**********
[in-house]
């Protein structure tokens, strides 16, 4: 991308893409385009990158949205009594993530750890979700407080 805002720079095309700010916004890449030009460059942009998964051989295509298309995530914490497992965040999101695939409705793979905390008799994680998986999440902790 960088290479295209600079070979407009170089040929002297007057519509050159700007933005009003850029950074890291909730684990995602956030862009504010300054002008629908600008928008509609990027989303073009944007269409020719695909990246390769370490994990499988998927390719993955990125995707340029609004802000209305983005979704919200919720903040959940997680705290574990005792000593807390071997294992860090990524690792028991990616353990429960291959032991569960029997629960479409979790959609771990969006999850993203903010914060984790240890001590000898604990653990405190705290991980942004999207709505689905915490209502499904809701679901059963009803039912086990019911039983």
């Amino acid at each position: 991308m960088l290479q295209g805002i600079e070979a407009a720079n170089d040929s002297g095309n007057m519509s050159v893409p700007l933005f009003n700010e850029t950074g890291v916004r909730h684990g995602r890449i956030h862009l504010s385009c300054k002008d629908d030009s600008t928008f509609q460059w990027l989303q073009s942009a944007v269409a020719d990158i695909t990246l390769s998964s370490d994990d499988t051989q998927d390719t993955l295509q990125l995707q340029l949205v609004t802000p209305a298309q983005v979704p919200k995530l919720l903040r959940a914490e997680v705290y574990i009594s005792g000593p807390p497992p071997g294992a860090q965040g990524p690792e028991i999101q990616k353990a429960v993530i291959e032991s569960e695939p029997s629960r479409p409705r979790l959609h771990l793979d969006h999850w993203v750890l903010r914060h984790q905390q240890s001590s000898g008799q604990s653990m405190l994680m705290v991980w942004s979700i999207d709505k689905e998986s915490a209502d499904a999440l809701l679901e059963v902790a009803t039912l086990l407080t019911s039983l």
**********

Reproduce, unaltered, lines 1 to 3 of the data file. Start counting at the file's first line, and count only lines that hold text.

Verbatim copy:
[in-house]
């Protein structure tokens, strides 16, 4: 991308893409385009990158949205009594993530750890979700407080 805002720079095309700010916004890449030009460059942009998964051989295509298309995530914490497992965040999101695939409705793979905390008799994680998986999440902790 960088290479295209600079070979407009170089040929002297007057519509050159700007933005009003850029950074890291909730684990995602956030862009504010300054002008629908600008928008509609990027989303073009944007269409020719695909990246390769370490994990499988998927390719993955990125995707340029609004802000209305983005979704919200919720903040959940997680705290574990005792000593807390071997294992860090990524690792028991990616353990429960291959032991569960029997629960479409979790959609771990969006999850993203903010914060984790240890001590000898604990653990405190705290991980942004999207709505689905915490209502499904809701679901059963009803039912086990019911039983």
């Amino acid at each position: 991308m960088l290479q295209g805002i600079e070979a407009a720079n170089d040929s002297g095309n007057m519509s050159v893409p700007l933005f009003n700010e850029t950074g890291v916004r909730h684990g995602r890449i956030h862009l504010s385009c300054k002008d629908d030009s600008t928008f509609q460059w990027l989303q073009s942009a944007v269409a020719d990158i695909t990246l390769s998964s370490d994990d499988t051989q998927d390719t993955l295509q990125l995707q340029l949205v609004t802000p209305a298309q983005v979704p919200k995530l919720l903040r959940a914490e997680v705290y574990i009594s005792g000593p807390p497992p071997g294992a860090q965040g990524p690792e028991i999101q990616k353990a429960v993530i291959e032991s569960e695939p029997s629960r479409p409705r979790l959609h771990l793979d969006h999850w993203v750890l903010r914060h984790q905390q240890s001590s000898g008799q604990s653990m405190l994680m705290v991980w942004s979700i999207d709505k689905e998986s915490a209502d499904a999440l809701l679901e059963v902790a009803t039912l086990l407080t019911s039983l």